“Watercolor is alive,” says Brazilian watercolorist Eudes Correia. “It works in harmony with the artist. You take one step, it takes two. Watercolor is versatile, dynamic, dries quickly, and is easy to clean. If you carry a small case, two brushes, a pad of paper, and water, anywhere can become your studio: a café, a restaurant, an airplane seat, an airport. There are no limits. You can register an interesting place in a few minutes.
WATERCOLOR PAINTING PROCESS
- My work starts when I go to the streets to do a plein air painting; I draw sketches and take pictures. It’s in these moments where I search for references. Lots of times, my paintings come from the pictures I took and lots of times from previous sketches I did.
- After that, I come back to my studio and select my materials. There, I separate everything I’d like to paint. I put everything in a computer folder and when I feel like painting it, I just choose whatever attracts me more at that moment.
- I often make small studies to search for a few solutions in compositions and, other times, I start to paint right away. Usually, the best paintings, and the most expressive ones, are the ones with no previous planning.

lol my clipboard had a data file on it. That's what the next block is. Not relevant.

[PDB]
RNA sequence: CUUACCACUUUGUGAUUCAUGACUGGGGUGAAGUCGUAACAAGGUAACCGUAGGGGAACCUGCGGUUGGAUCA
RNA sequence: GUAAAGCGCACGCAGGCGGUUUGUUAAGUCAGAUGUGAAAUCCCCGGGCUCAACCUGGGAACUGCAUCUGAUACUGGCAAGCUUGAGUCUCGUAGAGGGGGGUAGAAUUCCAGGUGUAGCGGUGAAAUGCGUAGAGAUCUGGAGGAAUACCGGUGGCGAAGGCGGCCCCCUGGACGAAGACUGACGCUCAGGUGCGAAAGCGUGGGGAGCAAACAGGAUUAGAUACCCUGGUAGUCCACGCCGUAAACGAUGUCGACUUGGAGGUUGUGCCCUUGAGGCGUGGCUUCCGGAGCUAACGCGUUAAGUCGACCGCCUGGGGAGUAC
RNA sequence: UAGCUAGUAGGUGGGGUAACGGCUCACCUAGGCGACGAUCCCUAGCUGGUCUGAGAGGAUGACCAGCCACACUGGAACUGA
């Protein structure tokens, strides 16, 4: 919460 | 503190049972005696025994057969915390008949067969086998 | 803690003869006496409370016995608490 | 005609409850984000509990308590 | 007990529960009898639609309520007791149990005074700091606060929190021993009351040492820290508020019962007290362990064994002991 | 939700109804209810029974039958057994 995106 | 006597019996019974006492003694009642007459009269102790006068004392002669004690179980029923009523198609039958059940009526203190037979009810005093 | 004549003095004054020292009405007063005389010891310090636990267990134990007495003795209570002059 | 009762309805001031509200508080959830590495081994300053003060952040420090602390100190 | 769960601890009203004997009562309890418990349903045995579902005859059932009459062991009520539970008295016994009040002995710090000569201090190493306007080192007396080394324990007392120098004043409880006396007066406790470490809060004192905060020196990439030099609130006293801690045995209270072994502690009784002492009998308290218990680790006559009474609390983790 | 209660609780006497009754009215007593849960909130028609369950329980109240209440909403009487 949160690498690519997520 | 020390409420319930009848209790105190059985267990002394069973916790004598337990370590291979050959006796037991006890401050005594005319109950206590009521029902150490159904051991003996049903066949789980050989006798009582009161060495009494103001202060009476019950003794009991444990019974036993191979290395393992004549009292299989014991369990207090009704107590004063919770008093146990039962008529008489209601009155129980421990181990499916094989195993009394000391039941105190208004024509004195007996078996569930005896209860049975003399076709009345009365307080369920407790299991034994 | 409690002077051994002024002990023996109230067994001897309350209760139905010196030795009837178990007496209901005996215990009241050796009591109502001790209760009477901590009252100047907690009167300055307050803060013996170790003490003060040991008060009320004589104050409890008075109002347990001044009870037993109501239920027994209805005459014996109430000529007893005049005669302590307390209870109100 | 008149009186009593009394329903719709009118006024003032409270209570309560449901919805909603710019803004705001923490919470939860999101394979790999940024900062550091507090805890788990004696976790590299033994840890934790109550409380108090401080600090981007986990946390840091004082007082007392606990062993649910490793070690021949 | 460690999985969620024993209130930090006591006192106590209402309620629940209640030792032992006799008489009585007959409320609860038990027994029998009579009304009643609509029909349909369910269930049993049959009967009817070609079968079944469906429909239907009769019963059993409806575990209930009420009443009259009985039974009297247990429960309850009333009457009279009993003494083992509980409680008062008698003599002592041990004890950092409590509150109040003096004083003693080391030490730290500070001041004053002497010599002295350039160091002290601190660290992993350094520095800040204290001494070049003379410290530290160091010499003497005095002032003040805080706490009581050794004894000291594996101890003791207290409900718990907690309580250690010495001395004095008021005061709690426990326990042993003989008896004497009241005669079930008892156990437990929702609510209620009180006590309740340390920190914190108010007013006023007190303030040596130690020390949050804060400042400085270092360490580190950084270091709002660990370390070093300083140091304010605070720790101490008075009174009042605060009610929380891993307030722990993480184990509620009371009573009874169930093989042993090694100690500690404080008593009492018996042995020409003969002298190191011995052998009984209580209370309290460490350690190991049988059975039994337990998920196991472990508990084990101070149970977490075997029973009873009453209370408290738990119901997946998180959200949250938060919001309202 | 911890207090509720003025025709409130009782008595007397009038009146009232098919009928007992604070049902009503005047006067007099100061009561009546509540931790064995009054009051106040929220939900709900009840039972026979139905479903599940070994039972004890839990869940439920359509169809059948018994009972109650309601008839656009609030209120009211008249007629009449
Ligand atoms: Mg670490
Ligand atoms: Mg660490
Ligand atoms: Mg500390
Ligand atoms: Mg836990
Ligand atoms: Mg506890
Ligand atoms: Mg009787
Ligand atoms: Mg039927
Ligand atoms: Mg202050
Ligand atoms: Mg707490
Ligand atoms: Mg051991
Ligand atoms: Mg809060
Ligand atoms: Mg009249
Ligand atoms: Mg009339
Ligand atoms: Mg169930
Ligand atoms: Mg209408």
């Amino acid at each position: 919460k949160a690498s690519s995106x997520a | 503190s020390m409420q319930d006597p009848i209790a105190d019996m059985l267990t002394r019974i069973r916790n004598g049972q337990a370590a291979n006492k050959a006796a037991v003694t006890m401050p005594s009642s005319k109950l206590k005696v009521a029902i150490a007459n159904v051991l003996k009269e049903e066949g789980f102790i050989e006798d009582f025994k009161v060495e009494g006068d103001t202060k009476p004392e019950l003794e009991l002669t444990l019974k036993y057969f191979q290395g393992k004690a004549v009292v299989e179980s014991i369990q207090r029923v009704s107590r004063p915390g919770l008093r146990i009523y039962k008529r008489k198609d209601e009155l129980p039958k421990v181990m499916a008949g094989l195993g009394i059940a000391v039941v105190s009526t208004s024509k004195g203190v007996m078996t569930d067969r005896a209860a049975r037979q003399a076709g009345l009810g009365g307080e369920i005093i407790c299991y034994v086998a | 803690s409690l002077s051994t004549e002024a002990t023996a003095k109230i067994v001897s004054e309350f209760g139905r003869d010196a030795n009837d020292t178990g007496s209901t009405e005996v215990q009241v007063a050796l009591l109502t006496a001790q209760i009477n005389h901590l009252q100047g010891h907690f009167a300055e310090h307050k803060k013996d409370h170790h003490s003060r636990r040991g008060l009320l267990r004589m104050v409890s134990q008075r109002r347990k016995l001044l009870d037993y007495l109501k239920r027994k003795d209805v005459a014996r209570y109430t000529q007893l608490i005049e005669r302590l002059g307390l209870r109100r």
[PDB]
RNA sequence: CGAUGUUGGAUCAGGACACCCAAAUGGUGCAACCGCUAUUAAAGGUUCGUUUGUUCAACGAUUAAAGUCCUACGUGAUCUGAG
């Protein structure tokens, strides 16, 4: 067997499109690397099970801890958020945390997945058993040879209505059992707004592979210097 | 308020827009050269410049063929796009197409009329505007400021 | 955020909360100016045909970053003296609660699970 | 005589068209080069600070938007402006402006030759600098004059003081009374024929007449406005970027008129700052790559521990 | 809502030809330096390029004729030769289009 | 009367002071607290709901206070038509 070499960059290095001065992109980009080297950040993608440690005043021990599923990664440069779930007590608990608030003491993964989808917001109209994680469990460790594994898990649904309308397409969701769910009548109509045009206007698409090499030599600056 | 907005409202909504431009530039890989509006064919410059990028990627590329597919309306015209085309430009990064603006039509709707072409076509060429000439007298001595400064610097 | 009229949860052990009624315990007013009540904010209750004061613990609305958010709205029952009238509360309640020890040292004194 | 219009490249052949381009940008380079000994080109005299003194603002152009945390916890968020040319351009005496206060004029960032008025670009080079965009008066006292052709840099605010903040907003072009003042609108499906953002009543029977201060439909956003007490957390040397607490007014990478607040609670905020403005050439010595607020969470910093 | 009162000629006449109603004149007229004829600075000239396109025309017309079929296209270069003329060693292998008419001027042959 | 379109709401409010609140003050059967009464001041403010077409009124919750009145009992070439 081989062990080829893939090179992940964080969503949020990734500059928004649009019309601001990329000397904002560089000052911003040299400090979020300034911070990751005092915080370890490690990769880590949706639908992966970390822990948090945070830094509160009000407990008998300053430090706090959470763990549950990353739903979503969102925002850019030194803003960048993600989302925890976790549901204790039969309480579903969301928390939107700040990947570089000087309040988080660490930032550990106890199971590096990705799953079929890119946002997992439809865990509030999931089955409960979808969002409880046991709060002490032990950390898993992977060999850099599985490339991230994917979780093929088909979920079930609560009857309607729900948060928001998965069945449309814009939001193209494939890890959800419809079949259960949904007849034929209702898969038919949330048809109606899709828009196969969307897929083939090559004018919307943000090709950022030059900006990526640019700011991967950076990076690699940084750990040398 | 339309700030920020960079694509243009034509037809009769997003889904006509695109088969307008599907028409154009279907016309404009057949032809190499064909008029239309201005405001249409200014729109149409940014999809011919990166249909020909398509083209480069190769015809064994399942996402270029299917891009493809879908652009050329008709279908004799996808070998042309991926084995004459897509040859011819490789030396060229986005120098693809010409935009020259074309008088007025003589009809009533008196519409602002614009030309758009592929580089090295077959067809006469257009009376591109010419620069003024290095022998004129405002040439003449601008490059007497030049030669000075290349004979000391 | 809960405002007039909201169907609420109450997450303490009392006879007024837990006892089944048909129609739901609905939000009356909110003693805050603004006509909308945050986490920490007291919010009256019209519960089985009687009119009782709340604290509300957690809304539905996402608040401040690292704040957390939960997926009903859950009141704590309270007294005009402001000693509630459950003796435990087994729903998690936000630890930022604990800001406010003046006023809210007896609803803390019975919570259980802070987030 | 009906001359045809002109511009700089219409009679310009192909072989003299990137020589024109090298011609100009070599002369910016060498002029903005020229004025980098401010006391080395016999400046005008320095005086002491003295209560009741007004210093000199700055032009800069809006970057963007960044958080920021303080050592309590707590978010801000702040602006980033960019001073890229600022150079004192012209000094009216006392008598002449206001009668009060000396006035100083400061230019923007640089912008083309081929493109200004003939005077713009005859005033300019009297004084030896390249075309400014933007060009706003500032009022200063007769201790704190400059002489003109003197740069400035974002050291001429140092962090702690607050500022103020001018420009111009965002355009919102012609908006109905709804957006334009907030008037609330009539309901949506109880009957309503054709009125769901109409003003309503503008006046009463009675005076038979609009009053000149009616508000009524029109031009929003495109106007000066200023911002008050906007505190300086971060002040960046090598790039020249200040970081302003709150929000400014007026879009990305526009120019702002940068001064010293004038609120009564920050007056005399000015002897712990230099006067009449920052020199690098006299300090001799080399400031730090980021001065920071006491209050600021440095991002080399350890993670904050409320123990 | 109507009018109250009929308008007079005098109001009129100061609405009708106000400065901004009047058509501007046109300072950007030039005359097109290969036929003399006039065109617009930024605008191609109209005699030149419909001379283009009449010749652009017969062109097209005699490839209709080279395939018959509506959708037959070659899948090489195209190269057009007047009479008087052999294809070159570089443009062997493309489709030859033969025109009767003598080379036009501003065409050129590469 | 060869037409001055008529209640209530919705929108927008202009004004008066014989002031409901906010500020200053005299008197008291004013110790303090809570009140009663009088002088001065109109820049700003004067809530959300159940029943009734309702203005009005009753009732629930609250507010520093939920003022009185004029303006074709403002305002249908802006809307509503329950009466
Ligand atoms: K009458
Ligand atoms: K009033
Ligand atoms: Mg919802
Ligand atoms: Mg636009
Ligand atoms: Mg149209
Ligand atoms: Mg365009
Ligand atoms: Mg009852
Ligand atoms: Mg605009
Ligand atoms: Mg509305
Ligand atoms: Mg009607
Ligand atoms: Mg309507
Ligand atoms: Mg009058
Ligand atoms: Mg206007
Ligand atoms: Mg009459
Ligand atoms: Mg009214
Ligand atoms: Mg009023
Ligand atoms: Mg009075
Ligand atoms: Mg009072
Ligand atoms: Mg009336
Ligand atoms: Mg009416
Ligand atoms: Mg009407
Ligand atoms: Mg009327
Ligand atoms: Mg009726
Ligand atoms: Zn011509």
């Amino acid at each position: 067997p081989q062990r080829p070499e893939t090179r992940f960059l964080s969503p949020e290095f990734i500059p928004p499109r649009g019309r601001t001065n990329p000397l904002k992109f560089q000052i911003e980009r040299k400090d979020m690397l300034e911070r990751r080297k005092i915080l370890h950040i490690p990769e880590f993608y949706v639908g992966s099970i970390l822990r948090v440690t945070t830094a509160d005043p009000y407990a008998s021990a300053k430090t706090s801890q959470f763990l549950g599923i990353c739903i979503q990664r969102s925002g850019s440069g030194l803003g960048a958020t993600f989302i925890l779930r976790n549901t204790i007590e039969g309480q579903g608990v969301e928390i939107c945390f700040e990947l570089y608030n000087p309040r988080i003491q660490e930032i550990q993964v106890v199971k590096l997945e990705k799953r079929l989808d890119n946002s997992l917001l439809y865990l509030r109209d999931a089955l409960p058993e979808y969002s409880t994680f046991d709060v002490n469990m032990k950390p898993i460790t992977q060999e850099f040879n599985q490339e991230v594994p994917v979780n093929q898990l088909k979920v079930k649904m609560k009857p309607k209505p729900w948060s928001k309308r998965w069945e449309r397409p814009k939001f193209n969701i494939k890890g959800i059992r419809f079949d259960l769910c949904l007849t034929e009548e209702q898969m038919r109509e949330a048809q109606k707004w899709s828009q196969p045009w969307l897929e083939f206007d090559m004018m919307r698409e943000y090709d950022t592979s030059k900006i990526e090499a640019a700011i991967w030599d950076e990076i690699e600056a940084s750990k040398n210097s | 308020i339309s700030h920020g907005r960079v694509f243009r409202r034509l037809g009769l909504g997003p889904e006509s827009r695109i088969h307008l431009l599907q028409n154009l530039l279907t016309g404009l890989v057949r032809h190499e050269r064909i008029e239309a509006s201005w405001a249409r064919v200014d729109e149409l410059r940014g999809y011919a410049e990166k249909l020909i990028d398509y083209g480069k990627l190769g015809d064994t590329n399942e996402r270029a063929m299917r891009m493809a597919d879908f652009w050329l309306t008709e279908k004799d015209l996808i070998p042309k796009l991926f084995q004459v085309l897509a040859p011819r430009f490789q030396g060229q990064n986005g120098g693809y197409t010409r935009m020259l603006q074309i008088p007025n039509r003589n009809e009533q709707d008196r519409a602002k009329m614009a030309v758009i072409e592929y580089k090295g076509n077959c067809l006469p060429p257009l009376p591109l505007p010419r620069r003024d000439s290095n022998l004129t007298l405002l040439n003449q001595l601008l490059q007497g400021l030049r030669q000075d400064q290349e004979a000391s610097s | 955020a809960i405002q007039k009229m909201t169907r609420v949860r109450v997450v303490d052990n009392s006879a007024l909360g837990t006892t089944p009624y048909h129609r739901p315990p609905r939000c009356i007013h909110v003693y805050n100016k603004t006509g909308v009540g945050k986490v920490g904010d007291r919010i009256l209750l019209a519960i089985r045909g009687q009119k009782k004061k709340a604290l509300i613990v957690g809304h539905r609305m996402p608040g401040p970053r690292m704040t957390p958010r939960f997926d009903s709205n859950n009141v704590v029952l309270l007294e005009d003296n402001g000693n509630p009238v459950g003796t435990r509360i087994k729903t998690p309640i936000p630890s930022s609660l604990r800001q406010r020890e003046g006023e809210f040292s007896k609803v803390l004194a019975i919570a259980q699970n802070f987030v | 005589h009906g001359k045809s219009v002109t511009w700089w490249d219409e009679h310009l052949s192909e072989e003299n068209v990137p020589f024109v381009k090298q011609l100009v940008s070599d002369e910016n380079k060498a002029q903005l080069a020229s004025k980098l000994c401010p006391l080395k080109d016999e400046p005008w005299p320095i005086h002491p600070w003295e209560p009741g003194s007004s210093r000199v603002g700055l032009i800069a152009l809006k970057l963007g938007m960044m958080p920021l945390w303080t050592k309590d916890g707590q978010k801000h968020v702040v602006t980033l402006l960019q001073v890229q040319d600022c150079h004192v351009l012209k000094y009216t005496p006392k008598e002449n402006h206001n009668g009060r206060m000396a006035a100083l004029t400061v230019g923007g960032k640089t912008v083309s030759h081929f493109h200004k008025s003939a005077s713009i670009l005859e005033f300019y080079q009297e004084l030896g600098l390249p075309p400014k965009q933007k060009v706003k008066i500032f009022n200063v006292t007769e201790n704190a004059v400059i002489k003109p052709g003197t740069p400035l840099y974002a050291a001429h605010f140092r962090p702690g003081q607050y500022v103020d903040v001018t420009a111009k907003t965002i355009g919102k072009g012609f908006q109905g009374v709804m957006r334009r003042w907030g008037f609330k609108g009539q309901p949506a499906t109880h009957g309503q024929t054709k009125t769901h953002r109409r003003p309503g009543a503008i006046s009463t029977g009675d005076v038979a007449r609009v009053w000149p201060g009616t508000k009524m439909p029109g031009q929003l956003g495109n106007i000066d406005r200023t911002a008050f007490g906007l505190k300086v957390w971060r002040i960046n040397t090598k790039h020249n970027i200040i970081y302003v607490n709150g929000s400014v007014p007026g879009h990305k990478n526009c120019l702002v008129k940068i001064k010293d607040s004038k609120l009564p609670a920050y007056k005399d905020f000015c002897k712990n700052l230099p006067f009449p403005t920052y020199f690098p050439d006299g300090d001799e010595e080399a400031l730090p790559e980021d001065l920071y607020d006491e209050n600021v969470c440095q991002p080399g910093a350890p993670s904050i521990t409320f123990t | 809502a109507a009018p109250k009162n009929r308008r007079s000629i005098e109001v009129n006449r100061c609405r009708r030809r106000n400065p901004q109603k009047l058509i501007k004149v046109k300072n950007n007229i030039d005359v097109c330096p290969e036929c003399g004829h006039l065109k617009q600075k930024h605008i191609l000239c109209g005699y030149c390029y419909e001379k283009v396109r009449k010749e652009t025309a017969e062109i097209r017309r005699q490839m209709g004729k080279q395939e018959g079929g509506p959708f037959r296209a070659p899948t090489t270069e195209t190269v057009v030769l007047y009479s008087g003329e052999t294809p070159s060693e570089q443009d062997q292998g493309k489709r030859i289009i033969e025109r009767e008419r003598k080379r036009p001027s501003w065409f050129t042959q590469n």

- I do a little pencil sketch. I trace every line from the most notorious, to the little details, always trying to keep the paper as clean as possible.
- Next, I begin to paint. I make the first layer more freely, I use lots of water, and it’s in this time where I try to be as free as possible, the most expressive as possible. In this first layer, I always seek to keep the colors connected and at low opacity, and at the same time try to create volumes and textures, preserving light.
- Then, I do a second and last layer, working on the shadows and details. In this step, I work more slowly. I start with a freer searching for shadows and contrasts and then I slow down and work on the little details on what I’m trying to focus on.
“I was talking with three other artists in a free market in Torres Vedras, Portugal. As artists do, whenever we saw a scene that has to do with the style of any of us, we called each other’s attention to that scene.
“These two gentlemen were talking and smiling, so one of my friends caught my eye and said: Eudes, look at your theme behind you. I watched the two talk, they smiled and were telling interesting stories between each other. I imagine that their friendship was many years long. They were very intimate. So I took a picture of them, without them noticing, to record the scene in the most natural way possible. Then I asked them for permission to take a picture, so I took one more. But I used the candid photo to make the painting.”